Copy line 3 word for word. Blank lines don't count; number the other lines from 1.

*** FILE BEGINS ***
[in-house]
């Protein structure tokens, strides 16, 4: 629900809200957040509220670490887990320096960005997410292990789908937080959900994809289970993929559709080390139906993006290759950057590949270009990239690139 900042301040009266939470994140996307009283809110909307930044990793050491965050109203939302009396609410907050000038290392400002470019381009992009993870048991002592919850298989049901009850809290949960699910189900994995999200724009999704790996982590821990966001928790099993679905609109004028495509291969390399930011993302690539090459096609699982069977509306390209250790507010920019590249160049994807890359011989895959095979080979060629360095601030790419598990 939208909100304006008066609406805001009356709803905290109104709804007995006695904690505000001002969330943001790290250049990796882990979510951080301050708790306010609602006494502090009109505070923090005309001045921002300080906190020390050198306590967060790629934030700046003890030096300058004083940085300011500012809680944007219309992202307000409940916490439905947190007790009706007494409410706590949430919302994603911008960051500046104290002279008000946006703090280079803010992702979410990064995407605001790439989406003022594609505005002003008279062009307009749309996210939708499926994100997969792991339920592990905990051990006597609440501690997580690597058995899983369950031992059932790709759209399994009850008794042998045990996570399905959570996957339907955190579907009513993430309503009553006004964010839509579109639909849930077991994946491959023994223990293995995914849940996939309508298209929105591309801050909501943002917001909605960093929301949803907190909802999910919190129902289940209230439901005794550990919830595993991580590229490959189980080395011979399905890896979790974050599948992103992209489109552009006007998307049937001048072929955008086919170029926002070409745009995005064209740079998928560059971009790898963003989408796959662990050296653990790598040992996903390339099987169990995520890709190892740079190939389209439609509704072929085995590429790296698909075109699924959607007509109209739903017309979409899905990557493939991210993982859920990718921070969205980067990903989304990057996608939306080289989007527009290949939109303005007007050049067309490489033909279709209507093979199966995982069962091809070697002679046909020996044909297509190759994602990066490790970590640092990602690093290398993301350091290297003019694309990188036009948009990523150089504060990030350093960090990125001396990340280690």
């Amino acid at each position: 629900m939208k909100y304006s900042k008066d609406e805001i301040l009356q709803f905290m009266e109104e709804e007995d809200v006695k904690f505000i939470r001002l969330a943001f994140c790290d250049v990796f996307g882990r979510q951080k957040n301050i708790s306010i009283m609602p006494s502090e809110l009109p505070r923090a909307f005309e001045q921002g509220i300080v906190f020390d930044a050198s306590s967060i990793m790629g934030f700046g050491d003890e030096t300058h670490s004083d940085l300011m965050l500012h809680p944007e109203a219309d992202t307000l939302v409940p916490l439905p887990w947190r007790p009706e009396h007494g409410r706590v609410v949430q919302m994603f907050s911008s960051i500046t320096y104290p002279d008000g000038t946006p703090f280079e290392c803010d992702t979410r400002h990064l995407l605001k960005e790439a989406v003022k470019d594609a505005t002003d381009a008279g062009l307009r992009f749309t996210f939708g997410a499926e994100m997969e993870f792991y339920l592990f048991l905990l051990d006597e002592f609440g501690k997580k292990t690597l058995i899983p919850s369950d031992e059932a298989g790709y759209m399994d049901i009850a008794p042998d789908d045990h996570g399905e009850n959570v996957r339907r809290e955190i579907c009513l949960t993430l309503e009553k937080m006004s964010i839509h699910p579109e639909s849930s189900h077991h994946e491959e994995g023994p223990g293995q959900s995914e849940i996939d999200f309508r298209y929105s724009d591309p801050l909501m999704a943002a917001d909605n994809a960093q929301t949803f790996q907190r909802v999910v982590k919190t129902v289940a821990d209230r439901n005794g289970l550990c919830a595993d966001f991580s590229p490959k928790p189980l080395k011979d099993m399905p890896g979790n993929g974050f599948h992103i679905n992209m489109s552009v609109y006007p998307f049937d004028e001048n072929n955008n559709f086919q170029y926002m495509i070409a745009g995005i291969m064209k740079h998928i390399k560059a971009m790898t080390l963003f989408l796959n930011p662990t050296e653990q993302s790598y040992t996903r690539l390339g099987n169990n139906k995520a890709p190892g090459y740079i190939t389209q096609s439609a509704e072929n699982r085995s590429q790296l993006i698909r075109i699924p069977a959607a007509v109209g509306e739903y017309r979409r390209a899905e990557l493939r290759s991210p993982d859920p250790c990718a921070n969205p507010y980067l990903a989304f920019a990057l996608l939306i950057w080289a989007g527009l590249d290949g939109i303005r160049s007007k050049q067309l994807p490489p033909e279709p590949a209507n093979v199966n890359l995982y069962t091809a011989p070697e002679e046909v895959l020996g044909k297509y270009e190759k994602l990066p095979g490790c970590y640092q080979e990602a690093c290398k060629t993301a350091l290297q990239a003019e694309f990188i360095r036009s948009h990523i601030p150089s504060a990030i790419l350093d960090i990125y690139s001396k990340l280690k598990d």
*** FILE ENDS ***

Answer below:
């Amino acid at each position: 629900m939208k909100y304006s900042k008066d609406e805001i301040l009356q709803f905290m009266e109104e709804e007995d809200v006695k904690f505000i939470r001002l969330a943001f994140c790290d250049v990796f996307g882990r979510q951080k957040n301050i708790s306010i009283m609602p006494s502090e809110l009109p505070r923090a909307f005309e001045q921002g509220i300080v906190f020390d930044a050198s306590s967060i990793m790629g934030f700046g050491d003890e030096t300058h670490s004083d940085l300011m965050l500012h809680p944007e109203a219309d992202t307000l939302v409940p916490l439905p887990w947190r007790p009706e009396h007494g409410r706590v609410v949430q919302m994603f907050s911008s960051i500046t320096y104290p002279d008000g000038t946006p703090f280079e290392c803010d992702t979410r400002h990064l995407l605001k960005e790439a989406v003022k470019d594609a505005t002003d381009a008279g062009l307009r992009f749309t996210f939708g997410a499926e994100m997969e993870f792991y339920l592990f048991l905990l051990d006597e002592f609440g501690k997580k292990t690597l058995i899983p919850s369950d031992e059932a298989g790709y759209m399994d049901i009850a008794p042998d789908d045990h996570g399905e009850n959570v996957r339907r809290e955190i579907c009513l949960t993430l309503e009553k937080m006004s964010i839509h699910p579109e639909s849930s189900h077991h994946e491959e994995g023994p223990g293995q959900s995914e849940i996939d999200f309508r298209y929105s724009d591309p801050l909501m999704a943002a917001d909605n994809a960093q929301t949803f790996q907190r909802v999910v982590k919190t129902v289940a821990d209230r439901n005794g289970l550990c919830a595993d966001f991580s590229p490959k928790p189980l080395k011979d099993m399905p890896g979790n993929g974050f599948h992103i679905n992209m489109s552009v609109y006007p998307f049937d004028e001048n072929n955008n559709f086919q170029y926002m495509i070409a745009g995005i291969m064209k740079h998928i390399k560059a971009m790898t080390l963003f989408l796959n930011p662990t050296e653990q993302s790598y040992t996903r690539l390339g099987n169990n139906k995520a890709p190892g090459y740079i190939t389209q096609s439609a509704e072929n699982r085995s590429q790296l993006i698909r075109i699924p069977a959607a007509v109209g509306e739903y017309r979409r390209a899905e990557l493939r290759s991210p993982d859920p250790c990718a921070n969205p507010y980067l990903a989304f920019a990057l996608l939306i950057w080289a989007g527009l590249d290949g939109i303005r160049s007007k050049q067309l994807p490489p033909e279709p590949a209507n093979v199966n890359l995982y069962t091809a011989p070697e002679e046909v895959l020996g044909k297509y270009e190759k994602l990066p095979g490790c970590y640092q080979e990602a690093c290398k060629t993301a350091l290297q990239a003019e694309f990188i360095r036009s948009h990523i601030p150089s504060a990030i790419l350093d960090i990125y690139s001396k990340l280690k598990d």